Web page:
“I just sensed that I’ve fired,” Detective Cosgrove said in an interview last month that was played for the jurors. But, he added: “It’s like a surreal thing. If you told me I didn’t do something at that time, I’d believe you. If you told me I did do something, I’d probably believe you, too.”
The grand jurors met in person over three days last week and reviewed police interviews of officers and witnesses at the scene, 911 calls and body camera videos from after Ms. Taylor was shot. They also met directly with detectives who had investigated the killing, and the jurors sound at times inquisitive or skeptical on the recordings, peppering detectives with questions and pointing out inconsistencies in some of the officers’ accounts.
Below are highlights of the evidence presented in the new recordings.
An officer who shot Ms. Taylor described a chaotic scene.
Detective Myles Cosgrove, who the F.B.I. said fired the shot that killed Ms. Taylor, described a disorienting scene of flashing lights as officers breached the door and seemed to suggest uncertainty about exactly what happened.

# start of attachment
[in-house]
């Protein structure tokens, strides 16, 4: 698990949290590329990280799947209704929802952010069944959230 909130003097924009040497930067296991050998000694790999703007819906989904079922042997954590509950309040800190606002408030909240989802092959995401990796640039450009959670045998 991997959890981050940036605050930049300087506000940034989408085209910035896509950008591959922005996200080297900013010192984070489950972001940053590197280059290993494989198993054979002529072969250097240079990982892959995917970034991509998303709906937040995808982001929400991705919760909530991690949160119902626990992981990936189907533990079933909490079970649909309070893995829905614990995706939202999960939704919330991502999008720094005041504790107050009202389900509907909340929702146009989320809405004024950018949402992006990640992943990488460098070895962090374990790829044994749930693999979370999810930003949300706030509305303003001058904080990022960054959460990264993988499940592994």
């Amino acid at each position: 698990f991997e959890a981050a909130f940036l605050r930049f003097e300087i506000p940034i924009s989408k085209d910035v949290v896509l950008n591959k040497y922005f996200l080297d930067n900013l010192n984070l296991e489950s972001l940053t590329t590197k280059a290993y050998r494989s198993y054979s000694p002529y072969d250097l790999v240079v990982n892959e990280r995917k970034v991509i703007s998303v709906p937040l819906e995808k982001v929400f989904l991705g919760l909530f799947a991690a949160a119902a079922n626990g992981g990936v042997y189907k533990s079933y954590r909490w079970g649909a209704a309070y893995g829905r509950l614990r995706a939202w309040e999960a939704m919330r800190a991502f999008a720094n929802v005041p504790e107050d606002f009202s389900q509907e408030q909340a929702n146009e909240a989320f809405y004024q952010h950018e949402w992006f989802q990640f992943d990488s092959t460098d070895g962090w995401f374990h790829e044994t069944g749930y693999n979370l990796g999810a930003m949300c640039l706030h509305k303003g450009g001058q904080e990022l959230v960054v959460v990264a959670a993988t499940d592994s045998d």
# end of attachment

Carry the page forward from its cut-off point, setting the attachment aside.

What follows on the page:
“I know that I have fired,” he said during an interview he gave police investigators last month that was played for the grand jury. “I just sensed that I’ve fired.”
But, he added, “It’s like a surreal thing. If you told me I didn’t do something at that time, I’d believe you. If you told me I did do something, I’d probably believe you, too.”
As soon as he got to the doorway, Detective Cosgrove said, he was “overwhelmed with bright flashes and darkness. And what I describe as a movie reel that’s doing that ticking where you see white and black, white and black.”
Detective Cosgrove said that Sgt. Jonathan Mattingly, who was shot in the leg during the raid, fell to the ground and that he had to step over his wounded colleague.